T2 - vulnerability, responsibility and 'thermal care'

AU - Walker, Gordon

AU - Brown, Sam

AU - Neven, Louis

N1 - This is an Accepted Manuscript of an article published by Taylor & Francis in Building Research and Information on 19/01/2015, available online: http://www.tandfonline.com/10.1080/09613218.2014.998552

PY - 2016/2/17

Y1 - 2016/2/17

N2 - Care homes are a distinctive setting for the management of thermal comfort due to the expectations involving the provision of both a home environment and caring service. Based on six UK case studies, the care home setting is investigated for how owners, managers and staff understand thermal needs and how their management of thermal comfort is shaped. The core function of good quality care is understood as closely related to the provision of thermal comfort. The association between old and cold' and the obligations that follow for the provision of care are deeply entrenched in activities: such as the provision of hot drinks, use of blankets and the non-stop operation of heating systems. The responsibility for the provision of thermal care' for residents is challenging and complicated by the diversity of people living (and working) together, their occupation of communal spaces, and the interactions between the means of providing thermal comfort and physical safety. The wider implications are identified for the uptake of sustainable technology, patterns of thermal-related vulnerability and, most significantly, for how the ethics, agency and relationality of thermal care provision are to be understood. Future research needs and directions are considered.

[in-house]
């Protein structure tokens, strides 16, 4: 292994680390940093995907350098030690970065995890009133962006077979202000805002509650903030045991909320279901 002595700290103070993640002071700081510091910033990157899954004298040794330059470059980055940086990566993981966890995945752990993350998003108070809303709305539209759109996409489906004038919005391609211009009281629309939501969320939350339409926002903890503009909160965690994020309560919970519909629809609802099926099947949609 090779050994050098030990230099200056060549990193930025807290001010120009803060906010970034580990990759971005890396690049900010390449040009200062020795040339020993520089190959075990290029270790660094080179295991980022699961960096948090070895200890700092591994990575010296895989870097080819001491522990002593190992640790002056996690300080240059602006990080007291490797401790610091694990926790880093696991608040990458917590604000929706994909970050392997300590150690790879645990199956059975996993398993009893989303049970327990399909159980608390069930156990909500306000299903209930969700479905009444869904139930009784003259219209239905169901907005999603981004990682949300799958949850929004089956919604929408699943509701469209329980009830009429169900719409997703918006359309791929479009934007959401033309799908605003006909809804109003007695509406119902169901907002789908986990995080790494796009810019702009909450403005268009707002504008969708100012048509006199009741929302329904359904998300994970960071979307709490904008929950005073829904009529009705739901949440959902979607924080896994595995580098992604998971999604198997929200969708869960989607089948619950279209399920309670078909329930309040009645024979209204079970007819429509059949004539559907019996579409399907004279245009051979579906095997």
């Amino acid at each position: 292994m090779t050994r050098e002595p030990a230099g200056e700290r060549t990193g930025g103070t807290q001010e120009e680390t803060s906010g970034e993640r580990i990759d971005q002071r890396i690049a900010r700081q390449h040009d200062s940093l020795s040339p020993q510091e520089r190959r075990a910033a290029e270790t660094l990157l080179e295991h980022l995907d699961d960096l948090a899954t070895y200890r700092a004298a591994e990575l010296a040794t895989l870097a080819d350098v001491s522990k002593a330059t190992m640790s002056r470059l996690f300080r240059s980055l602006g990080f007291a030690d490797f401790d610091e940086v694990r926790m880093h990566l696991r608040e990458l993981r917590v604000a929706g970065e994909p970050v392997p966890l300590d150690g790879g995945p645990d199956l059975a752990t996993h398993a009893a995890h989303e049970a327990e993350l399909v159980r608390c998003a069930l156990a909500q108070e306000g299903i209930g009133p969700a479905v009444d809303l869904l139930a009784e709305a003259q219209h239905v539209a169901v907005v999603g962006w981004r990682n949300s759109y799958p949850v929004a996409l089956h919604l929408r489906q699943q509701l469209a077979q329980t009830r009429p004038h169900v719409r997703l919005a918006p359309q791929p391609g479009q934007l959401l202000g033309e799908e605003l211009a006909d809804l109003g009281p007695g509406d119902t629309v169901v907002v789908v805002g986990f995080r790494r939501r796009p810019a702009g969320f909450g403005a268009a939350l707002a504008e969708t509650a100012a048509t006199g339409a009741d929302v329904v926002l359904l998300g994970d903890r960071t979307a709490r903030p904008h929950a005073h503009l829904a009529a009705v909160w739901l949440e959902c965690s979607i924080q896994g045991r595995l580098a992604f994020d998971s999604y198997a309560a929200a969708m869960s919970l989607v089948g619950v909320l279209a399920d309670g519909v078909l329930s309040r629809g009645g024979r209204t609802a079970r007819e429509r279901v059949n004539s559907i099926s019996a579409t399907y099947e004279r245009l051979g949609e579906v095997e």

AB - Care homes are a distinctive setting for the management of thermal comfort due to the expectations involving the provision of both a home environment and caring service. Based on six UK case studies, the care home setting is investigated for how owners, managers and staff understand thermal needs and how their management of thermal comfort is shaped. The core function of good quality care is understood as closely related to the provision of thermal comfort. The association between old and cold' and the obligations that follow for the provision of care are deeply entrenched in activities: such as the provision of hot drinks, use of blankets and the non-stop operation of heating systems. The responsibility for the provision of thermal care' for residents is challenging and complicated by the diversity of people living (and working) together, their occupation of communal spaces, and the interactions between the means of providing thermal comfort and physical safety. The wider implications are identified for the uptake of sustainable technology, patterns of thermal-related vulnerability and, most significantly, for how the ethics, agency and relationality of thermal care provision are to be understood. Future research needs and directions are considered.

KW - agency

KW - care

KW - care homes

KW - elderly people

KW - ethics

KW - older people

KW - space heating

KW - thermal comfort

KW - user needs

KW - OLDER-PEOPLE

KW - HEAT WAVES

KW - ENERGY

KW - COLD

KW - ENGLAND

KW - DEATHS

KW - FUTURE

KW - HEALTH

KW - WALES

U2 - 10.1080/09613218.2014.998552

DO - 10.1080/09613218.2014.998552

M3 - Journal article

VL - 44

SP - 135

EP - 146

JO - Building Research and Information

JF - Building Research and Information

SN - 0961-3218

IS - 2

ER -